The Navy's submarine arm, that was awarded the President’s Colours, at Vizag only last week currently as 13 diesel-electric or conventional boats. (There are two nuclear submarines, the INS Chakra, that is nuclear-powered and on lease from Russia and the INS Arihant that is said to be both nuclear-powered and nuclear-armed).

At any given time it has five or six patrolling. In the last 12 years, in the time that it took to build the Kalvari, China has added 40 submarines to its fleet. Those submarines now criss-cross waters close to India.

The building of the Kalvari has been tortuous. There were disagreements with the French makers, the Naval Group (earlier DCNS and Thales) even after the first contract was signed. Then an Australian newspaper claimed last August that it has got a cache of 22,400 pages of data on the Scorpene including its design and signatures, a charge that both the Indian Navy and the French denied.

Prime Minister Modi this morning said the INS Kalvari will add more strength to the Indian Navy. He said India is focused on its global, strategic and economic interests in the Indian Ocean. That is why the modern and multi-dimensional Indian Navy plays a leading role in promoting peace and stability in the region, he said.


Older report:
http://www.newindianexpress.com/nation/ ... 78096.html
Indian Navy is commissioning warships by the dozen but are they battle ready?
By Pradip R Sagar | Express News Service | Published: 19th October 2017 08:02 PM |

Last Updated: 19th October 2017 08:35 PM | A+A A- |

India’s second Scorpene-class submarine, Khanderi, at the Mazagon Docks in Mumbai on Thursday | PTI
NEW DELHI: Indian Navy may be on a warship commissioning spree, but they are actually ‘toothless’. Earlier this week, INS Kiltan-Anti-Submarine Warfare (ASW) stealth corvettes joined the eastern naval command but without any offensive capability like the Active Towed Array Sonar (ACTAS) system, which is essential to detect enemy submarines.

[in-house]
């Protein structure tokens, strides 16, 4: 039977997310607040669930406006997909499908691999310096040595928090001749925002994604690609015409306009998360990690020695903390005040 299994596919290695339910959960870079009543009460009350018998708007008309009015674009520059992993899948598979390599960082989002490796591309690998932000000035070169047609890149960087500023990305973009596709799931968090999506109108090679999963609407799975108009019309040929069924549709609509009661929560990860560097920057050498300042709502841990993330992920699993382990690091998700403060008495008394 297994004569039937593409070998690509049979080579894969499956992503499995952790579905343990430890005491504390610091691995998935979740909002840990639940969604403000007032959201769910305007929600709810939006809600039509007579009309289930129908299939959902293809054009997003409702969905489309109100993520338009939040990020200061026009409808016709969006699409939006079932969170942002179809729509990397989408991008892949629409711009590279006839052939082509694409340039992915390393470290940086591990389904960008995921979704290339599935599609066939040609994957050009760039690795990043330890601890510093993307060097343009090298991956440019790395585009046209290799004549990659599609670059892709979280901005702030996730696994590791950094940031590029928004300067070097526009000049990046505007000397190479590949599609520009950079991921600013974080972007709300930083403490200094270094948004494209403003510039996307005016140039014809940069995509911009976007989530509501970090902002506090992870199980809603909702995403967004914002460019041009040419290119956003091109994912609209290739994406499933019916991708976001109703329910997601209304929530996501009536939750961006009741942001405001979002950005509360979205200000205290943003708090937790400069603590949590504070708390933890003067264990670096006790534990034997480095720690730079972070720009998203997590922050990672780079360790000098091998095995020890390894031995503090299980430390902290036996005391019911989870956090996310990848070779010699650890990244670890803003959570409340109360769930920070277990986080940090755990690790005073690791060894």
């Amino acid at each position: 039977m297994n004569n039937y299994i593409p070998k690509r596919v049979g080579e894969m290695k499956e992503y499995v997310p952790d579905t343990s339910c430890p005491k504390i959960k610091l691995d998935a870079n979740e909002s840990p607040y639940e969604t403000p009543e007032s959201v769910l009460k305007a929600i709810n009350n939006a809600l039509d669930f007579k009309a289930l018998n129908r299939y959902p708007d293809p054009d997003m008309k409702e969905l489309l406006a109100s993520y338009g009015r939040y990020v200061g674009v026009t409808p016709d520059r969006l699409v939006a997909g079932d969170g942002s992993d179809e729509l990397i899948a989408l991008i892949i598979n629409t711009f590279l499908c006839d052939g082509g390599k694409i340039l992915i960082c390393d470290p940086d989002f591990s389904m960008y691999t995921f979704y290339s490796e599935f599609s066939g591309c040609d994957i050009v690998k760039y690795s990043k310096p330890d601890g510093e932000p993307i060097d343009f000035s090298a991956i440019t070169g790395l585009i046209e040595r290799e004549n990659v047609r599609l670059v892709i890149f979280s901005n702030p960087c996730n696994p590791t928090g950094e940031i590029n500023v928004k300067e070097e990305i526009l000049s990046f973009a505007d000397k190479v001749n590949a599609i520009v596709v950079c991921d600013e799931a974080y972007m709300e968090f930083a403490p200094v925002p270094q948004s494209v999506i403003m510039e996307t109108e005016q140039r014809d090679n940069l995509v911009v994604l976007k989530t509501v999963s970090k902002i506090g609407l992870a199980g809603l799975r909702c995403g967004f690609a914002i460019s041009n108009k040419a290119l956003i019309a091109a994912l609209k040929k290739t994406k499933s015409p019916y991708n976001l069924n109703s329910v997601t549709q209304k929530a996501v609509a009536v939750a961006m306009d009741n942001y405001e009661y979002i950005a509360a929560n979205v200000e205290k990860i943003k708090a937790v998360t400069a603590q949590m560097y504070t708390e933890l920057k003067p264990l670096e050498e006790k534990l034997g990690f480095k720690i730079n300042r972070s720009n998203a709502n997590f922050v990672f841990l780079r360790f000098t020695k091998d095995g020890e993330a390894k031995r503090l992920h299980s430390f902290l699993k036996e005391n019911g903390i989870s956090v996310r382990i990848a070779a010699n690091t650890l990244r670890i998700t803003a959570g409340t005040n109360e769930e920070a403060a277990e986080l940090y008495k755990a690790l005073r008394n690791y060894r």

Also, the Navy is yet to get six low-frequency ACTAS systems from German firm Atlas Elektronik - a contract which was signed in 2014. However, due to a new blacklisting policy, things are moving in the right direction, a naval official confirmed.

“ACTAS is still a distance away. We are hoping for Nagin, a similar system which is under development by the DRDO (Defence Research and Development Organization),” said an official. The launch of stealth corvettes is with the aim of giving a fillip to India's anti-submarine warfare capabilities, keeping in view China’s dominance in the Indian Ocean Region.

According to naval sources, Indian ships currently use bow mounted sonar or hull mounted sonar, which is less effective.

The towed array sonar, on the other hand, provides observation of the sea space at ranges considerably above 60 kilometres, depending on the propagation conditions of the water. This gives the sonar an operational range that by far exceeds that of radars and the weapons range of submarines, making it not only ideal for hunting submarines but also for the wide-area reconnaissance of surface combatants.